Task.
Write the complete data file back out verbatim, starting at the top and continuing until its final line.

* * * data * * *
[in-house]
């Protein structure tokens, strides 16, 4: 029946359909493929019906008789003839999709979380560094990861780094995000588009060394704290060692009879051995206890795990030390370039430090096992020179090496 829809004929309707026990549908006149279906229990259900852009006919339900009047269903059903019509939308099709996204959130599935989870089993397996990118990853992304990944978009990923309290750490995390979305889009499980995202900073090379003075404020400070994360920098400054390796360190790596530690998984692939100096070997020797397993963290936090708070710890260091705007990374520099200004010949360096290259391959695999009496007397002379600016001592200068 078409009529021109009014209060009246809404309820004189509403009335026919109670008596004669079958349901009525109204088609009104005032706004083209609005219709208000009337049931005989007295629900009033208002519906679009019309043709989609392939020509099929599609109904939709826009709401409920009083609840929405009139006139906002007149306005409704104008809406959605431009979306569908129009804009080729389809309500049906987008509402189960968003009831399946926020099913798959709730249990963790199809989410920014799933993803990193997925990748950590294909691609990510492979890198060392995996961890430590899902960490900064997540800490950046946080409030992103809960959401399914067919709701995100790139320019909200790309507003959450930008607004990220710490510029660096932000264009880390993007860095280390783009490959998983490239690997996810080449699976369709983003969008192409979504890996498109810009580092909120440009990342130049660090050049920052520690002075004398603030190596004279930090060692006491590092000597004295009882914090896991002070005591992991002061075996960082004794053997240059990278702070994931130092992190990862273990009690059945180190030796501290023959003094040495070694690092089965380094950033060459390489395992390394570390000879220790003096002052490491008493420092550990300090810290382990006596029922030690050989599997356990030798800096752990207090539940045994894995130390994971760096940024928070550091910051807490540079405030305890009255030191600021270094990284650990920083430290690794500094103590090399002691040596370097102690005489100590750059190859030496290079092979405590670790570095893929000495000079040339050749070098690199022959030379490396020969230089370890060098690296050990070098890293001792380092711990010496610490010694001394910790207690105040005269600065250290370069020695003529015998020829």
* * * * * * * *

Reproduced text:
[in-house]
């Protein structure tokens, strides 16, 4: 029946359909493929019906008789003839999709979380560094990861780094995000588009060394704290060692009879051995206890795990030390370039430090096992020179090496 829809004929309707026990549908006149279906229990259900852009006919339900009047269903059903019509939308099709996204959130599935989870089993397996990118990853992304990944978009990923309290750490995390979305889009499980995202900073090379003075404020400070994360920098400054390796360190790596530690998984692939100096070997020797397993963290936090708070710890260091705007990374520099200004010949360096290259391959695999009496007397002379600016001592200068 078409009529021109009014209060009246809404309820004189509403009335026919109670008596004669079958349901009525109204088609009104005032706004083209609005219709208000009337049931005989007295629900009033208002519906679009019309043709989609392939020509099929599609109904939709826009709401409920009083609840929405009139006139906002007149306005409704104008809406959605431009979306569908129009804009080729389809309500049906987008509402189960968003009831399946926020099913798959709730249990963790199809989410920014799933993803990193997925990748950590294909691609990510492979890198060392995996961890430590899902960490900064997540800490950046946080409030992103809960959401399914067919709701995100790139320019909200790309507003959450930008607004990220710490510029660096932000264009880390993007860095280390783009490959998983490239690997996810080449699976369709983003969008192409979504890996498109810009580092909120440009990342130049660090050049920052520690002075004398603030190596004279930090060692006491590092000597004295009882914090896991002070005591992991002061075996960082004794053997240059990278702070994931130092992190990862273990009690059945180190030796501290023959003094040495070694690092089965380094950033060459390489395992390394570390000879220790003096002052490491008493420092550990300090810290382990006596029922030690050989599997356990030798800096752990207090539940045994894995130390994971760096940024928070550091910051807490540079405030305890009255030191600021270094990284650990920083430290690794500094103590090399002691040596370097102690005489100590750059190859030496290079092979405590670790570095893929000495000079040339050749070098690199022959030379490396020969230089370890060098690296050990070098890293001792380092711990010496610490010694001394910790207690105040005269600065250290370069020695003529015998020829």